from the free-speech? dept
Yes, you read that right. A US court has banned the publication of a book, even though the creative expression in the book is unique, and it merely uses characters from another book (which it doesn't even name the same). This is a sickening result for anyone who believes in the First Amendment, the true purpose of copyright law and basic creativity. It's difficult to see any reasonable justification for this ruling. Much of the ruling goes through the four factors of fair use, focusing a lot on why the new work is not a parody (which is why the judge says it's different than the Gone With the Wind/Wind Done Gone situation). This misses the larger point: the work is entirely new. It's not directly copying any actual expression. The real problem here is the idea that only "parody" can be considered fair use in these situations. There's simply no reasonable logic to support that.
The rest of the discussion on the four factors fair use test is rather troubling. Most specifically, the judge's analysis of the third prong, concerning "the amount of the copyrighted work" being used seems to go to great lengths to explain how the new book uses a great deal from the old book, but bases this on similarities between the way the character acts, not any actual copying of expression (other than the odd word or phrase, which would certainly seem to be minimal actual copying). Similarity (on purpose) is not copying. Stunningly, the judge even points out that the stories have similar arcs (which isn't surprising), but to claim that because of a similar story arc there's infringement is incredibly troubling for pretty much any writer. After all, people write stories with similar arcs all the time.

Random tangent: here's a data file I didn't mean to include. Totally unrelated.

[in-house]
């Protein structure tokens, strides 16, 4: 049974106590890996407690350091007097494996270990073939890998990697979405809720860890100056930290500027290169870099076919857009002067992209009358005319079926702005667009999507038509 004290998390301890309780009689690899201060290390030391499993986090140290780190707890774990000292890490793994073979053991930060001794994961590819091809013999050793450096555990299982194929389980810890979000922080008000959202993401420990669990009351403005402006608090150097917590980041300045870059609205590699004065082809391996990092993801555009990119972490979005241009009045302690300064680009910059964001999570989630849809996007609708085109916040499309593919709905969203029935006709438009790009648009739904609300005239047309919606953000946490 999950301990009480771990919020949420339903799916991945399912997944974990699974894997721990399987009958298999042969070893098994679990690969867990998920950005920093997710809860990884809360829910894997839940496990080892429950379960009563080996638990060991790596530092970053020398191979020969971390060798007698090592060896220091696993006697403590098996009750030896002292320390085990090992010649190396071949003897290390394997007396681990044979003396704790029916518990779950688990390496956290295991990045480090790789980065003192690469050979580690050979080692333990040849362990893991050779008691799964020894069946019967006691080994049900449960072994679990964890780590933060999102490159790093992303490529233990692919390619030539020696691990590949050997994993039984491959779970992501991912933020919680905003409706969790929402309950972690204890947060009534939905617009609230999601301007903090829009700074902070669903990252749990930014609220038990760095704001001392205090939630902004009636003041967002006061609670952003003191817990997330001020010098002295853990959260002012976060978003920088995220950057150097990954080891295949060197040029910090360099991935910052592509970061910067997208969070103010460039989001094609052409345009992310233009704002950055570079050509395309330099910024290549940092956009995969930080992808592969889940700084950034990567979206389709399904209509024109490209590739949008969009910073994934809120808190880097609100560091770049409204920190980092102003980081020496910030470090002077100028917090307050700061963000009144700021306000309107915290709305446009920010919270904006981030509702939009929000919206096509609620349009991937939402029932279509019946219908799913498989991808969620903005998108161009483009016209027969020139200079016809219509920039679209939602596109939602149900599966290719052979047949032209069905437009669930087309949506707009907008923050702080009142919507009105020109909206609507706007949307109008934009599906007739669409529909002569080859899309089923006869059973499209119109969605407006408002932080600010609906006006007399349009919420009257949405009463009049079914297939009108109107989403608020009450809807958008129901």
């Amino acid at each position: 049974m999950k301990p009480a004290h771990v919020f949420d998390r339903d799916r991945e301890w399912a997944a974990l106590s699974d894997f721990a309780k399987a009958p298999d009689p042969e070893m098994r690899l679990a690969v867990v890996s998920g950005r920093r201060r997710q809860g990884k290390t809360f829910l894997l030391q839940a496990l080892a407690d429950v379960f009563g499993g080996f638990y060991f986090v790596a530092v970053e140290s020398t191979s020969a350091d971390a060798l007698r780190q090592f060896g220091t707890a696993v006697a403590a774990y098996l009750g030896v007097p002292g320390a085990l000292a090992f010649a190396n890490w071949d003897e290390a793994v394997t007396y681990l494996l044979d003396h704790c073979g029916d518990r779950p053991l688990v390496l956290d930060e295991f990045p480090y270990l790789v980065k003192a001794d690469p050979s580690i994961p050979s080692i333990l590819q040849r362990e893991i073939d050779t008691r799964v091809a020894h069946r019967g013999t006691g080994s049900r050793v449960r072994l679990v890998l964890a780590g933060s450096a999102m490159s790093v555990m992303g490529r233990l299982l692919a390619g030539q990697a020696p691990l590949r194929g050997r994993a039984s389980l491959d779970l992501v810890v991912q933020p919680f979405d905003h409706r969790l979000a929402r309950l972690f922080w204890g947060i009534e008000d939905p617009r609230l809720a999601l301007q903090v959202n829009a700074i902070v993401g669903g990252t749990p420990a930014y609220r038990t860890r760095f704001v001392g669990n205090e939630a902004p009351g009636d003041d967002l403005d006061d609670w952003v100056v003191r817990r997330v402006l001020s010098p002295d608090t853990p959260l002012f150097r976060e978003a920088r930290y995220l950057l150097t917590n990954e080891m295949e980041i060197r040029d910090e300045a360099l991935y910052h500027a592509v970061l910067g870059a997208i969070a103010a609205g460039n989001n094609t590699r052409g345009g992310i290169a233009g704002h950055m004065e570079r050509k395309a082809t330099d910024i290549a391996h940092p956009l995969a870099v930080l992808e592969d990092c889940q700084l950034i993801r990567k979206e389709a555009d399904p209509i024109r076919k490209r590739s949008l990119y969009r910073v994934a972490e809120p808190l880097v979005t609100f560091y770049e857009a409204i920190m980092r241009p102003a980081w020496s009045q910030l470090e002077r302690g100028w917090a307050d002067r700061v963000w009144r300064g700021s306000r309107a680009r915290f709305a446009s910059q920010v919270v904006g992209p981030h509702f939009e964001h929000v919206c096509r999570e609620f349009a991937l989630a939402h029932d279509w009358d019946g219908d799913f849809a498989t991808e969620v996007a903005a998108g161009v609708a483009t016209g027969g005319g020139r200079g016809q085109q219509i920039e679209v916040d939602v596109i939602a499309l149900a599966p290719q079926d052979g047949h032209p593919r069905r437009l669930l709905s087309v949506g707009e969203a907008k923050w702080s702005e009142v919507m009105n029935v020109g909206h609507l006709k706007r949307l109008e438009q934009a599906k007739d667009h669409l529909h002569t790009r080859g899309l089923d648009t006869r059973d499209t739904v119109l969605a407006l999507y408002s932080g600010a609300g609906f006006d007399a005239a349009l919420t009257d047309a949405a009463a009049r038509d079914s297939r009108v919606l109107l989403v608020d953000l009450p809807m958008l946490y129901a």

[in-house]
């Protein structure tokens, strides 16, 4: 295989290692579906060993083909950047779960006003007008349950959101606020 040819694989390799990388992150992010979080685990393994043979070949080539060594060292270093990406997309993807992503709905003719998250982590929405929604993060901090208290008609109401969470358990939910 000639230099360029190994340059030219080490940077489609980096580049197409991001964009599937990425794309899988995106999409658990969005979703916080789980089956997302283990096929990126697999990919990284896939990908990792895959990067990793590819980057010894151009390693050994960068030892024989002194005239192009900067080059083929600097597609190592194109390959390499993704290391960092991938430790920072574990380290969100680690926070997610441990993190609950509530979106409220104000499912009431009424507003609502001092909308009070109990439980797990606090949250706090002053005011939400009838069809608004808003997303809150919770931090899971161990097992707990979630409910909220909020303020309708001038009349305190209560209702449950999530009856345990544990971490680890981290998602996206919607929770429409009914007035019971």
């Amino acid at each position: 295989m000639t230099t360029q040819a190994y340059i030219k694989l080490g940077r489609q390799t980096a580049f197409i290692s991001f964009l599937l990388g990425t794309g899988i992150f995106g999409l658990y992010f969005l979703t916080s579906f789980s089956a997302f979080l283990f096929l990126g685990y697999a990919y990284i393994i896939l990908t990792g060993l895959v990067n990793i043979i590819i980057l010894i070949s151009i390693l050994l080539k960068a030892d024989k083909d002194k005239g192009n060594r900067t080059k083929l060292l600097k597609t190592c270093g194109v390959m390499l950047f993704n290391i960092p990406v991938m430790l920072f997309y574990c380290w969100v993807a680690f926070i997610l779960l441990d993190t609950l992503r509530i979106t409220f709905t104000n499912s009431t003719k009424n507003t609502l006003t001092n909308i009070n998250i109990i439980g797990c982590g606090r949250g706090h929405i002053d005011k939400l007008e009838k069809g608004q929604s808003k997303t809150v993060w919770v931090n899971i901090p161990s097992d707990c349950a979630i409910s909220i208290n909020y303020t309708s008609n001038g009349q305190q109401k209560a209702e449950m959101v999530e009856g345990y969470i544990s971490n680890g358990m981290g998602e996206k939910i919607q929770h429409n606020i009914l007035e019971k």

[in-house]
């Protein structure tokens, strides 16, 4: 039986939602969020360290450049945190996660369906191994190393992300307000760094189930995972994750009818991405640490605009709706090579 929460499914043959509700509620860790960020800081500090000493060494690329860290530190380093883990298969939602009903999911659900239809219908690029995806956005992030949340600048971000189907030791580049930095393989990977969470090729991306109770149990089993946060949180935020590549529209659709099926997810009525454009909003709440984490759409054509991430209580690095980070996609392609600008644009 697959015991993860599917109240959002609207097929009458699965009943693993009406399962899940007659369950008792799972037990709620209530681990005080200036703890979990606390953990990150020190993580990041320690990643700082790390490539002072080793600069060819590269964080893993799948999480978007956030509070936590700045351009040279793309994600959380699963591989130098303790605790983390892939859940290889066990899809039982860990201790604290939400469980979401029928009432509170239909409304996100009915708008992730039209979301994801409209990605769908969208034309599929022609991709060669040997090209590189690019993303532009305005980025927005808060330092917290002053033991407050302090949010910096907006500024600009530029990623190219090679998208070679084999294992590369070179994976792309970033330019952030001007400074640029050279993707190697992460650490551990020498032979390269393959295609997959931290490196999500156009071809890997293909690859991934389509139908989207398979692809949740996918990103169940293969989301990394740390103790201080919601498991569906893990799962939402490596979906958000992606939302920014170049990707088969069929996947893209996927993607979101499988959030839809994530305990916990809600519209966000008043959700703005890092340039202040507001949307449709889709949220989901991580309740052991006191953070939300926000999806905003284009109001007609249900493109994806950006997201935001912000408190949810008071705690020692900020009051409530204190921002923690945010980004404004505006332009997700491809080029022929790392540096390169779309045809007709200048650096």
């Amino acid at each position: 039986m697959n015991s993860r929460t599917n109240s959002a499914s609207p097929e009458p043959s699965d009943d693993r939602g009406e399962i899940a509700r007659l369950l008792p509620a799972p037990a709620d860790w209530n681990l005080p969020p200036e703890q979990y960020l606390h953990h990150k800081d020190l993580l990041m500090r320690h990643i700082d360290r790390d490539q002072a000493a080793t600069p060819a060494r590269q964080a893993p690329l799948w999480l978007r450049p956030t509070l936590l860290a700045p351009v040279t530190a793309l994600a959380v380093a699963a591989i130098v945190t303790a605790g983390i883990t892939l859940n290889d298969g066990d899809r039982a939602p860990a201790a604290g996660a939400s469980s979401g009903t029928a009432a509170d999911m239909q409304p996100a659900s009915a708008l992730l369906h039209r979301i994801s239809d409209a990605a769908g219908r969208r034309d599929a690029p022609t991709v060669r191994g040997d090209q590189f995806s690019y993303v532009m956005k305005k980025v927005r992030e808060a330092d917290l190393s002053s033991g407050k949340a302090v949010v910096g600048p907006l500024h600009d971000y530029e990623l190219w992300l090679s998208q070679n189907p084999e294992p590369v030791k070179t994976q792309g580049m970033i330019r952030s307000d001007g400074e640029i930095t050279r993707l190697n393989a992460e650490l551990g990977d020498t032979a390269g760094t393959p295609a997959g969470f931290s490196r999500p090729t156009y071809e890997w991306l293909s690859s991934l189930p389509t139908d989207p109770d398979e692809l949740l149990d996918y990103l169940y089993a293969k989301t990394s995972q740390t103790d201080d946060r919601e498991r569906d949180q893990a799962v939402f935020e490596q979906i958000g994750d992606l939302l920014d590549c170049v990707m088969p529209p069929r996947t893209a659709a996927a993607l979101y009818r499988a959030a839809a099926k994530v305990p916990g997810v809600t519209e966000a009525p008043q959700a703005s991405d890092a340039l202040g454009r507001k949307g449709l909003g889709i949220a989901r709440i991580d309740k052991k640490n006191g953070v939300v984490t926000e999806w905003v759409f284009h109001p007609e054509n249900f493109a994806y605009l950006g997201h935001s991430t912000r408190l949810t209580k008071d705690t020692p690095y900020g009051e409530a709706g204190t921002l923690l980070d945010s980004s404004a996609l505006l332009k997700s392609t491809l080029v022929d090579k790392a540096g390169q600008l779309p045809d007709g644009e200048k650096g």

Finally, and perhaps most disturbing of all, is her finding on the fourth prong, concerning the impact on the market for the copyrighted work, she actually finds that this weighs against fair use. Again, the logic simply does not add up. The judge admits that it probably would not negatively impact the actual demand for Catcher in the Rye, she actually ignores the fact that the opposite would likely occur. If anything, it will drive more people to go out and buy copies of the original to read (or, more likely in many cases to re-read) to go along with this new book. The judge's reasoning is that this book would harm the market for an actual sequel, but again, that's difficult to square with reality. If JD Salinger announced he was writing a sequel... that would make tremendous news, and it would be quite clear that people would rush to get the "real" sequel. Even if he were to license it (which appears to be the judge's main concern) to someone else to write (which seems insanely unlikely given Salinger's actions to date), people would quickly learn of the "authorized" vs. "unauthorized" versions. It's difficult to see how it would harm the market at all.
This is a very troubling ruling that seems to go against the very basics of copyright law in many, many ways. Hopefully, the ruling does not stand for very long.